Where I Watched It: Peacock
English Audio description Available?: Yes
Provided By: Media Access Group
Narrated By: Ms. Page
Dreamworks Animation has been around for quite a while since entering the market as a legitimate competitor to Disney back in the 90’s. Since that time, they’ve been responsible for launching several major franchises that have delighted fans, and have sold a ton of merchandise. But the studio that Shrek built is no longer operating under Dreamworks as a distributor, but under the larger banner of the Comcast/NBC/Universal brand, where they share the same breath and airspace as illumination. Why am I mentioning this? Well, when Disney officially acquired Pixar, the quality of the films didn’t start to nosedive. And when Disney acquired Blue Sky via the Fox buyout, they killed Blue Sky knowing that. Pixar was a stronger brand (even though Blue Sky very much had fans).
Universal is operating two animation studios, and both of them are just churning stuff out. The Bad Guys is not the kind of film Dreamworks used to put out when trying to compete with Disney, knowing that great storytelling, characters, and heart all mattered. Goofy fun for 90 minutes can only go just so far. That’s what makes a film like How To Train Your Dragon so amazing, is the thought put into the story, the world building, and the characters.
The Bad Guys is just fine. But I have a feeling, much like the unnecessary sequel Sing 2, we will get a Bad Guys sequel just as irrelevant as The Boss Baby sequel. The Bad Guys takes an easy enough concept, like a version of Suicide Squad for kids, taking animals who are always seen as villains, and putting them in a Ocean’s 11 style caper where they all have individual strengths that come together so they can pull off elaborate heists.
But when they get caught, Wolf (Sam Rockwell) decides to use this as an opportunity to wag his tail, and manipulates the situation so this charitable Guinea pig takes them under his wing and helps make them the good guys.
It’s a fairly straight forward film where the plot goes everywhere you think it’s going to be. of course our bad guys will come to some place of redemption. After all, this is a kids film, and arguably, even the Suicide Squad has their moments of heroism.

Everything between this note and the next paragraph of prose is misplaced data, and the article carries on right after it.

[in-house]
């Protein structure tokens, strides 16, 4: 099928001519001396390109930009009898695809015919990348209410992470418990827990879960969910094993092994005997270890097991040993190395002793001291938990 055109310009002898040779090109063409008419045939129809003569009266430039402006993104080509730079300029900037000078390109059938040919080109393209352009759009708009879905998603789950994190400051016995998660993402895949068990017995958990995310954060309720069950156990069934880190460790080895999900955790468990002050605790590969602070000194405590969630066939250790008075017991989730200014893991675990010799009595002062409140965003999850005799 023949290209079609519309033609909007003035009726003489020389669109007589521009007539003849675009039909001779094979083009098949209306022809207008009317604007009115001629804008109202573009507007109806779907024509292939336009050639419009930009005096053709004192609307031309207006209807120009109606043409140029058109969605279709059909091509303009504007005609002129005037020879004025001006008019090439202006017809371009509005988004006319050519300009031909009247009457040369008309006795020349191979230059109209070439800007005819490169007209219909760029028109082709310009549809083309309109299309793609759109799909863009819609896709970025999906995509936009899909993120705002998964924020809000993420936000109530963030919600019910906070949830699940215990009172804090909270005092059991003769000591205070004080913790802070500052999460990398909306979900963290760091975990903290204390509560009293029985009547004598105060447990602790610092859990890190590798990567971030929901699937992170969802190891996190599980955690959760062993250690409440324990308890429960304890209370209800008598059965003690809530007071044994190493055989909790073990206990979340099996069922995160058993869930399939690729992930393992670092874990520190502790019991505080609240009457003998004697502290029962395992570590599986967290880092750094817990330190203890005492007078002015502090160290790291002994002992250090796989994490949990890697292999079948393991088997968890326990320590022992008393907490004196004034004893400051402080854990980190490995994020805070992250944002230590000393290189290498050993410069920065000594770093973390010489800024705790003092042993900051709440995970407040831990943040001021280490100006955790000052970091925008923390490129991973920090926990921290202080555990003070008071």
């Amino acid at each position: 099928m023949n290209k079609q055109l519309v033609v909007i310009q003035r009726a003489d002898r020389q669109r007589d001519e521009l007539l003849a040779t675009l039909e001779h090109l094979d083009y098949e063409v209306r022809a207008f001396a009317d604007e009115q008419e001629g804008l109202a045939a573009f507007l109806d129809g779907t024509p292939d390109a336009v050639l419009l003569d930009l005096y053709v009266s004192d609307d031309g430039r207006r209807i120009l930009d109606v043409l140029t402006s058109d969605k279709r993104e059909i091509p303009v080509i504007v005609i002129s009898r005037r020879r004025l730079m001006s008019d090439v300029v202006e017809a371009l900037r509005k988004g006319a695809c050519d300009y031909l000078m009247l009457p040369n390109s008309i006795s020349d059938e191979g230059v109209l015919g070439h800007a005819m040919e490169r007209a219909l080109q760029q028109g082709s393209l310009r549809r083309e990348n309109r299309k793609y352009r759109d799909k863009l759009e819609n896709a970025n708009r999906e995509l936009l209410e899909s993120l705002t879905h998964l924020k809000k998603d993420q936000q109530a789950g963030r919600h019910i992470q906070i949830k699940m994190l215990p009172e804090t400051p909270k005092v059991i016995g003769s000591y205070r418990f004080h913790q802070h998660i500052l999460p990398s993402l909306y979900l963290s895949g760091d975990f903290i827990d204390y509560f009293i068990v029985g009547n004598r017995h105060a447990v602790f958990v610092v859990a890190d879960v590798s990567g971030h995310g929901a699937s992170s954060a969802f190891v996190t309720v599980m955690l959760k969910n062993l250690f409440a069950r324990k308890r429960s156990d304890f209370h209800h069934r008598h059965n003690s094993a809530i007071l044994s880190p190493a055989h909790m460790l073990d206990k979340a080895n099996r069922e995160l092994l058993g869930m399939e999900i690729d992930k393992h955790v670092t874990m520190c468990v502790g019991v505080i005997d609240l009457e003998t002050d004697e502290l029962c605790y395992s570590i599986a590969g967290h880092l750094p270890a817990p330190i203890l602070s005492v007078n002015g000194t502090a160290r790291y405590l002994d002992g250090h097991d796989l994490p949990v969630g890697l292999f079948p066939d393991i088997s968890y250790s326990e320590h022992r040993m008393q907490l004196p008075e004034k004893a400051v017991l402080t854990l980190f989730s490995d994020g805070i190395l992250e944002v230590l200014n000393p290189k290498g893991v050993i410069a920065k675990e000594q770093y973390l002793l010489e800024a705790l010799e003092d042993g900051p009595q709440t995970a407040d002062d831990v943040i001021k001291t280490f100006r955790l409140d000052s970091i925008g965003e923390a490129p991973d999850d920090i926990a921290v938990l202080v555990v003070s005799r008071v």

But where the film gets lazy is in just the initial structure. Sure, we have “the big bad wolf”, who just goes by his species. In fact, four of the five members of The Bad Guys are named based off what creature they are. only the tarantula (Aquafina) is spared the task of having to be called Tarantula the whole film. Interestingly, she’s also the only female character of the five.
The film does make up for the initial lack of feminine wiles by having both the Governor and Chief of Police be female characters, who each have some screen time. Mostly, this is just a rather simplistic plot, with some jokes aimed at kids and a plot that adults might like, so it can pass for a decent way to spend your time.
And that’s really what it is. It’s just a good time waster, but in no way is this one of Dreamworks best, it’s not the best animated film of the year, and likely something louder will attract their attention later. I do think kids and parents can sit through this together, and I’ve already watched a lot more animated films this year that were much worse.
The Blind Perspective: I have a potential problem. I don’t understand how this world operates. That could be poor writing from a screenplay standpoint, the narration, or possibly just my overthinking. But, this film seems to feature both anthropomorphic animals living in America (they reference actual cities, unlike Sing 2), and in the opening scene between Wolf and Snake, the audio description mentioned that there are humans cowering in the background. Are they just cowering because they are the bad guys? Because they are a wolf and a snake? I couldn’t find another mention of a human within the film. There are characters mentioned, without saying what animal they are. Are they human?
Furthermore, how are some of the animals anthropomorphic, but when they have to save a cat from a tree… it’s just a regular cat? These are questions I have about the plot, but also because the description wasn’t consistent in letting me know who was what, I didn’t know how prominent this world was around this animal/human dynamic.
Final Thoughts: I’m grading this film based on the hopeful nature I carry in my soul that the audio description just didn’t give me enough. If it is just a shitty screenplay, then I would grade this film lower. But for right now, assuming this film has potential to make sense, if only the Wizard gave me vision, I’ll play nice.
Final Grade: B